Social Anxiety Support Forum banner

1 - 5 of 5 Posts

·
You can do this!
Joined
·
4,464 Posts
Discussion Starter · #1 ·
From "Confessions of a Christian Agnostic":

August 30

In Zen Buddhism, one method of spiritual enlightenment is the koan. A koan is a paradoxical statement that shatters accepted ways of thinking. A student goes to his master and is told a particular koan and then sent off to meditate upon it. One of the most famous koans is "What is the sound of one hand clapping?" Puzzled and perplexed, the student absents herself for hours or days or weeks and returns to the master in the hope of impressing home with her wisdom. It rarely works. Most often the student is sent away to meditate on the koan some more. The process is repeated, sometimes for years, before the student is judged to have experienced some kind of enlightenment from the meditation. An arduous task, to be sure, and radically different from our western understanding that a couple of college degrees and a few impressive books in your library is all that you need to be considered spiritually wise.

From my study of scripture, I believe that this Zen method may be closer to the method by which Jesus taught than our more traditional image of him lecturing to the disciples as they all sat entranced at his feet, furiously scribbling away at their notes in order that one day they could be famous authors of something called a gospel.

The idea of Jesus teaching in koans may be troubling to those who like their Christianity neat and tidy. I am sure it was particularly offensive to the Pharisees who had God all figured out. Certainly the most disturbing koan of all was not something Jesus said but something he did. The greatest koan would have been "Christ crucified." No one expected God to wind up dead! No one expected the messiah to hang out with the outcast and the unclean and then die a sinner's death! "Christ crucified" is still offending us and troubling us and upsetting us two thousand years later. We're still trying to figure out what that means. If the idea of a Christian koan is as intriguing to you as it is for me, then let me offer one more that you might spend some time...like the rest of your life...meditating upon. It is from Jesus, the greatest of teachers...not because of his degrees and intelligence, not because he was respected by the powerful and admired by the successful...but because he was a teacher who, as they say, practiced what he preached and what he preached, I believe, were illuminating stories and intriguing little koans.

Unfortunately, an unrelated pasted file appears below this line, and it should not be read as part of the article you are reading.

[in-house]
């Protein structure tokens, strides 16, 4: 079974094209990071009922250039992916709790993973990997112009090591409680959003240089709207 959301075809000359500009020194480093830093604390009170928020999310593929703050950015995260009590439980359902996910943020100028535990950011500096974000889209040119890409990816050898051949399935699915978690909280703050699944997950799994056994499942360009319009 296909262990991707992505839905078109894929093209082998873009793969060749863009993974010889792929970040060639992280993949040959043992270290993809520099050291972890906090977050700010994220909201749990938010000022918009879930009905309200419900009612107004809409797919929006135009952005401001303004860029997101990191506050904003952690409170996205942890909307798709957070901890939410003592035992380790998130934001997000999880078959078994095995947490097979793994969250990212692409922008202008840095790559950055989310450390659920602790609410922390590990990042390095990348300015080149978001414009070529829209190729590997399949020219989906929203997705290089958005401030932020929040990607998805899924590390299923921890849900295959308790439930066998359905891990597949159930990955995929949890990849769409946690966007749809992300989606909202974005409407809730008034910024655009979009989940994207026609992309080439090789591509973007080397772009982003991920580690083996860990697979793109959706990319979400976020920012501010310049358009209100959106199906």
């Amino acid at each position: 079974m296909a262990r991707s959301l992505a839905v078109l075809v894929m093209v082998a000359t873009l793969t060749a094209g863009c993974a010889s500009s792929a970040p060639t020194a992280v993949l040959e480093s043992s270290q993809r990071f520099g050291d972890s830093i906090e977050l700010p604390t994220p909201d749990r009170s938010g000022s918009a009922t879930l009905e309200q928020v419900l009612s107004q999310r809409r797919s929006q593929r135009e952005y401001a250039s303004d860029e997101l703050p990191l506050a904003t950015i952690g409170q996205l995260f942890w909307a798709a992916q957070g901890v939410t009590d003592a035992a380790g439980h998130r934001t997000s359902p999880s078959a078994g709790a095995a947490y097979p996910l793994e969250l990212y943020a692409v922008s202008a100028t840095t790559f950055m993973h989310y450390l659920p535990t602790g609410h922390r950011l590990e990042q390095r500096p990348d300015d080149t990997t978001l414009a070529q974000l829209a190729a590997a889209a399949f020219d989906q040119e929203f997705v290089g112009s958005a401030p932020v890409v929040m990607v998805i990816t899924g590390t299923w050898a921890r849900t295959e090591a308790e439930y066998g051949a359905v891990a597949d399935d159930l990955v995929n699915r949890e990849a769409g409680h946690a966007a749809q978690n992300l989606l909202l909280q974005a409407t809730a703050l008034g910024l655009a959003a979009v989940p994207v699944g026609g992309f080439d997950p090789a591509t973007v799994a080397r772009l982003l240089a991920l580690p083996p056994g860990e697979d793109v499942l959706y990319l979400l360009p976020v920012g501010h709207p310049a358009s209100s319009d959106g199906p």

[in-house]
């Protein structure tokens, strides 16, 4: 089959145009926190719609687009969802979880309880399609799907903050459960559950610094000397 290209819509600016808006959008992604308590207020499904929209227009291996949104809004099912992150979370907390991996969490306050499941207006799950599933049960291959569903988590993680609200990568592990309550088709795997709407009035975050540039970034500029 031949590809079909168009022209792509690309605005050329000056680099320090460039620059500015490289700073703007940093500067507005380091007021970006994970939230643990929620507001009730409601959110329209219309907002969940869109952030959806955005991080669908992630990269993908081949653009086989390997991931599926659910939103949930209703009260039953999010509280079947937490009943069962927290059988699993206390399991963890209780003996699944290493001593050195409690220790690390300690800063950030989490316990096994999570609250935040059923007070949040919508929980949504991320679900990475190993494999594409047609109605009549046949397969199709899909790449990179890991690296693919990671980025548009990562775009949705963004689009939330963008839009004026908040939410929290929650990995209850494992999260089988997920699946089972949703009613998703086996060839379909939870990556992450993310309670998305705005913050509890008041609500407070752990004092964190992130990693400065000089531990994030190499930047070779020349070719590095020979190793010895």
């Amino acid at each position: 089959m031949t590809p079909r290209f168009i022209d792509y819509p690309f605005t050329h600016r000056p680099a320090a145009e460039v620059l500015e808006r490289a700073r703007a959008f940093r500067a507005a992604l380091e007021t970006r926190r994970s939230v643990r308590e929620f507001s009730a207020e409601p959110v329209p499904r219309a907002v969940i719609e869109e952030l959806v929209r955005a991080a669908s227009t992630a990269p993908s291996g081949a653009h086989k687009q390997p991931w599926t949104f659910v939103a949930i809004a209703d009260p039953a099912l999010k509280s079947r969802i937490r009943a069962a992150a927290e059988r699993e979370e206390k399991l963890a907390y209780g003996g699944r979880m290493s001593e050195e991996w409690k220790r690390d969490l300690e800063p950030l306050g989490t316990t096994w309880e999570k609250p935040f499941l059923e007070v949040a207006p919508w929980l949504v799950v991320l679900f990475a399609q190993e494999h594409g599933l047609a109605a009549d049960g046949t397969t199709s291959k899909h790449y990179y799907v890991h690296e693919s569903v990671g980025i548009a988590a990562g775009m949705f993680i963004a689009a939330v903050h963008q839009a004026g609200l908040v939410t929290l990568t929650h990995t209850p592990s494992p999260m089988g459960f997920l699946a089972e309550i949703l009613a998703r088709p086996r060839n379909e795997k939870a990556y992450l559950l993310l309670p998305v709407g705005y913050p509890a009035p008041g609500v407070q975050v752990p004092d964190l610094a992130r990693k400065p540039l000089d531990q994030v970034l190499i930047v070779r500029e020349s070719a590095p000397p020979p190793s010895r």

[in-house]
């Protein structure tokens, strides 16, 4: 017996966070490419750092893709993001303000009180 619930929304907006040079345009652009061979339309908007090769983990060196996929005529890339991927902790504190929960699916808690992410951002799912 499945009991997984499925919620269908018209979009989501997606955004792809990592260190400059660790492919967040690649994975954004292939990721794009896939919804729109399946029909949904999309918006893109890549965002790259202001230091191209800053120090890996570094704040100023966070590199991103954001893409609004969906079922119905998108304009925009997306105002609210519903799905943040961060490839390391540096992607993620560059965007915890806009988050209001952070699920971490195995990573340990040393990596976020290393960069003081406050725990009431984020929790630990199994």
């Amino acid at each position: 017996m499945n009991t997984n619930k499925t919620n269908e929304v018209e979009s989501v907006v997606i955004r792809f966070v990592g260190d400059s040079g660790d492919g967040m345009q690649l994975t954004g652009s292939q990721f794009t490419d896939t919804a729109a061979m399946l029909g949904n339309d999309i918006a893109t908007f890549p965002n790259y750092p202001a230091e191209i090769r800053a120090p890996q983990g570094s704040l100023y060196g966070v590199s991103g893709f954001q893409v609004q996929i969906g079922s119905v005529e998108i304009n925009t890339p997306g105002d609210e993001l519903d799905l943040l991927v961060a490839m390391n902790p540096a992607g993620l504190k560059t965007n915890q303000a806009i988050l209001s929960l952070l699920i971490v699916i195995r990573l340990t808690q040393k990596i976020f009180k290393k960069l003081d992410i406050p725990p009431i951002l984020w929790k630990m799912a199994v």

Here is the one for you to take today... "Whoever loses their life will find it." You've heard it before, of course. Hear it again and again and again. "Whoever loses their life will find it." Now go and learn what this means.
 

·
You can do this!
Joined
·
4,464 Posts
Discussion Starter · #3 ·
I was meditating on 2 Cor 1:19-21 and it was a perfect koan for me. My brain just kind of stumbled and fell down in the mud.

The Son of God, Jesus Christ... was never Yes-and-No; his nature is all Yes. For in him is found the Yes to all God's promises and therefore it is "through him" that we answer "Amen" to give praise to God.

I will stay with this one for a while. It somehow seems like the right one for me.
 

·
You can do this!
Joined
·
4,464 Posts
Discussion Starter · #5 ·
Fr. Theophane:

I knew there were many interesting sights, but I didn't want any more of the little answers, I wanted the big answer. So I asked the guestmaster to show me directly to the House of God.

I sat myself down, quite willing to wait for the big answer. I remained silent all day, far into the night. I looked Him in the eye. I guess He was looking me in the eye. Late, late at night I seemed to hear a voice: "What are you leaving out?" I looked around. I heard it again. "What are you leaving out?" Was it my imagination? Soon it was all around me, whispering, roaring, 'What are you leaving out? What are you leaving out?"

Was I cracking up? I managed to get to my feet and head for the door. I wanted the comfort of a human face or a human voice. Nearby was the corridor where some of the monks live. I knocked on one cell.

"What do you want?" came a sleepy voice.

"What am I leaving out?" "Me," he answered. I went to the next door. "What do you want?" "What am I leaving out?"

A third cell, a fourth, all the same.

I thought, "They're all stuck on themselves." I left the building in disgust.

Just then the sun was coming up. I had never spoken to the sun before, but I heard myself pleading, "What am I leaving out?" The sun too answered, "Me." That finished me.

I threw myself on the ground. And the earth said, "Me too."
 
1 - 5 of 5 Posts
Top